D’Hondt, S. et al. Subseafloor sedimentary life in the South Pacific Gyre. Proceedings of the National Academy of Sciences of the United States of America 106, 11651–11656, https://doi.org/10.1073/pnas.0811793106 (2009).
Expedition; 336; Scientists. Sediment and basement contact coring. In Edwards, K. J., Bach, W., Klaus, A., and the Expedition 336 Scientists, Proc. IODP, 336: Tokyo (Integrated Ocean Drilling Program Management International, Inc.)., https://doi.org/10.2204/iodp.proc.336.106.2012 (2012).
Mewes, K. et al. Diffusive transfer of oxygen from seamount basaltic crust into overlying sediments: An example from the Clarion–Clipperton Fracture Zone. Earth and Planetary Science Letters 433, 215–225 (2016).
Kuhn, T. et al. Widespread seawater circulation in 18-22 Ma oceanic crust: Impact on heat flow and sediment geochemistry. Geology 45, 799–802, https://doi.org/10.1130/g39091.1 (2017).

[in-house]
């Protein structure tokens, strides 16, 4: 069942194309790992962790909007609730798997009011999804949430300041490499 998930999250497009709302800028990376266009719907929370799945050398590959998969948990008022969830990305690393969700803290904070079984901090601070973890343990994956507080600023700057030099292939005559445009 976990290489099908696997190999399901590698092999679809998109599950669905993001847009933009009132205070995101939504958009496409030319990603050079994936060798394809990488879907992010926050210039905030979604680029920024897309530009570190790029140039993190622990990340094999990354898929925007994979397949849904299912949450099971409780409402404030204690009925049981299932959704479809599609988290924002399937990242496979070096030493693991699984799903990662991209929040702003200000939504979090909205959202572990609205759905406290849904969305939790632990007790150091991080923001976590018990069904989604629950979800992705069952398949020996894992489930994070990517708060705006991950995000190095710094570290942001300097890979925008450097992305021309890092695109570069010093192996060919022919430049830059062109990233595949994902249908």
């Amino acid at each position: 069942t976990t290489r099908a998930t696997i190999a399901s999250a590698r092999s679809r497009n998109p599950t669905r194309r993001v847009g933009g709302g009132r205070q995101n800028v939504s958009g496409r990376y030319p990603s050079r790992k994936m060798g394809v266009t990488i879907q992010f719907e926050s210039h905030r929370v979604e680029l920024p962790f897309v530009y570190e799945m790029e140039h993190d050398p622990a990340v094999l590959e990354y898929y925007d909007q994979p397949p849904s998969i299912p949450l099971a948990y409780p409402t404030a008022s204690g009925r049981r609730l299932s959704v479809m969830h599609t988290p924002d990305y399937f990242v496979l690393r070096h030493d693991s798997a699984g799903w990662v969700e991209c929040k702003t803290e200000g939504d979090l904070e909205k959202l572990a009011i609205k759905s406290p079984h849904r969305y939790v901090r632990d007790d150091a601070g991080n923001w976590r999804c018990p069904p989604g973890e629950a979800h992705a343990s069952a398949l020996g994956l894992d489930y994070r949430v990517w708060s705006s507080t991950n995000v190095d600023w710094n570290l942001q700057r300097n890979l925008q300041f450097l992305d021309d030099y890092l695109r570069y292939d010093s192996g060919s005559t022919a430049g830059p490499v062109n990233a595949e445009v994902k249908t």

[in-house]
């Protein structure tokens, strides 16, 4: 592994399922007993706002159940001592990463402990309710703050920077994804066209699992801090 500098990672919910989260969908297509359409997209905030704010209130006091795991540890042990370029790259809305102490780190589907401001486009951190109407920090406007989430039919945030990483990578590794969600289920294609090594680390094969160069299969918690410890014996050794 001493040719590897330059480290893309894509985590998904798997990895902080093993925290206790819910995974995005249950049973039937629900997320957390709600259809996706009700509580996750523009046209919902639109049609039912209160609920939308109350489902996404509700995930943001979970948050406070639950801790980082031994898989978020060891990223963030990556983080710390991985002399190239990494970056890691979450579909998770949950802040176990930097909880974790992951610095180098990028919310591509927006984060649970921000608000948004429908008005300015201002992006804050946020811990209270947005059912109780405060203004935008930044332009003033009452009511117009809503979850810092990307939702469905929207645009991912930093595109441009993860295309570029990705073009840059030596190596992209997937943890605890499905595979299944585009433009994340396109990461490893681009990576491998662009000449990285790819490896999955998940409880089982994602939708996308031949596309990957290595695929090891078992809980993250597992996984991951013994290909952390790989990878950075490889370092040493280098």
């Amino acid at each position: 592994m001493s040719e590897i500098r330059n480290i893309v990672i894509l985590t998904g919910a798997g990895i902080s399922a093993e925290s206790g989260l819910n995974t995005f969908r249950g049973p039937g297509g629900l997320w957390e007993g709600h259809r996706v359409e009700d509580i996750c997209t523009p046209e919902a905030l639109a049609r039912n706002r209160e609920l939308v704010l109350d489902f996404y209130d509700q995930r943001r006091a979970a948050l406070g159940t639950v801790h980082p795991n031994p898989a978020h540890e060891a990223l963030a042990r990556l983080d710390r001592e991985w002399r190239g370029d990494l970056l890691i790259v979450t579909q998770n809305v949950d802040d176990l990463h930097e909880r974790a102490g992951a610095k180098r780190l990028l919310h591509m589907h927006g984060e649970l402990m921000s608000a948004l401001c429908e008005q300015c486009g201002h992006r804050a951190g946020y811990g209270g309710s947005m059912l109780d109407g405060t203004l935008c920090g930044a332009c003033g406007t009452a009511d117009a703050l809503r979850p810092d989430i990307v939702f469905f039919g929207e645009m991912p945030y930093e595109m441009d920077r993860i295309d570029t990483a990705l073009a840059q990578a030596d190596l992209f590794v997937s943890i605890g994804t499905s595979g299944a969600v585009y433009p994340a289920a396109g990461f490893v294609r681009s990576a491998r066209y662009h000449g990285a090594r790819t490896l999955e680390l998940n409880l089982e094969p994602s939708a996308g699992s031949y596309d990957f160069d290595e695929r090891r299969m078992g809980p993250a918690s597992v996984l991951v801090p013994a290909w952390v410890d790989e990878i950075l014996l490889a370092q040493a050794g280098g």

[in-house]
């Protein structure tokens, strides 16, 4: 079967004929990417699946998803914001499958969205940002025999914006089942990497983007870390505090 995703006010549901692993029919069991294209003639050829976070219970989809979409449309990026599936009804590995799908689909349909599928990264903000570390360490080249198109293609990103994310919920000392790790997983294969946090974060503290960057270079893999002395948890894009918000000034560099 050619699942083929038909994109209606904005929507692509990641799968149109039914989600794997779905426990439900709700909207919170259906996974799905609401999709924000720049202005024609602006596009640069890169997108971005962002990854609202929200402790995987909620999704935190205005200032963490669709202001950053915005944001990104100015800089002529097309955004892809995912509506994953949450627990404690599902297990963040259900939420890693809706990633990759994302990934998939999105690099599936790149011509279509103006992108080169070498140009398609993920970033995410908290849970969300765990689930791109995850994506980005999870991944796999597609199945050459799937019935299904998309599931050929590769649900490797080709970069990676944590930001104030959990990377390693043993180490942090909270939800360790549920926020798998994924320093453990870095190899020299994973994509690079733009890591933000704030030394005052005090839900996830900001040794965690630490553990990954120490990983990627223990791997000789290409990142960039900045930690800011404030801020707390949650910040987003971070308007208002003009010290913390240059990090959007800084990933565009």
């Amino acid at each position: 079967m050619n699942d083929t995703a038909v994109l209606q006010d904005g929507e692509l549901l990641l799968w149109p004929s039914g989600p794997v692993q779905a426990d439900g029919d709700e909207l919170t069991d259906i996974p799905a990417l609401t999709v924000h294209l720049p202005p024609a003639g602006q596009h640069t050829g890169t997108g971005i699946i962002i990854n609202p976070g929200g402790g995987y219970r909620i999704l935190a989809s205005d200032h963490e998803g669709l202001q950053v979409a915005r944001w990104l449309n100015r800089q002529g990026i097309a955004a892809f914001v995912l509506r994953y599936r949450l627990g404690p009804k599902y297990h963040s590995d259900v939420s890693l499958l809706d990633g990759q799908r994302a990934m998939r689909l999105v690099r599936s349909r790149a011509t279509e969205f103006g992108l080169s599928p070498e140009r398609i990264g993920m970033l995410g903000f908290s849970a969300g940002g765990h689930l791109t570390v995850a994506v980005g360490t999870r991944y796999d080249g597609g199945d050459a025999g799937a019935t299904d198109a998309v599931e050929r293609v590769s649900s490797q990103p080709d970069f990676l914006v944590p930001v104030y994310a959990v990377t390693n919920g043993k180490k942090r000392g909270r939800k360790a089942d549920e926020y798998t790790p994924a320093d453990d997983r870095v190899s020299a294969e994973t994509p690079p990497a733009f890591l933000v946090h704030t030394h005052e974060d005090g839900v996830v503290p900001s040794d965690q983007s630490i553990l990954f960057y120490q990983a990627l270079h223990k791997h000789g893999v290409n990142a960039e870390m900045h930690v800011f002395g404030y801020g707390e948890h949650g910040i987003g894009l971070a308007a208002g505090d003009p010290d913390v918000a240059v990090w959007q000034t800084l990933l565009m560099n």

Claustre, H. et al. Gross community production and metabolic balance in the South Pacific Gyre, using a non intrusive bio-optical method. Biogeosciences 5, 463–474 (2008).
Expedition; 336; Scientists. Methods. In Edwards, K. J., Bach, W., Klaus, A., and the Expedition 336 Scientists, Proc. IODP, 336: Tokyo (Integrated Ocean Drilling Program Management International, Inc.)., https://doi.org/10.2204/iodp.proc.336.106.2012 (2012).
Reese, B. K. et al. Nitrogen Cycling of Active Bacteria within Oligotrophic Sediment of the Mid-Atlantic Ridge Flank. Geomicrobiology Journal, 1–16 (2018).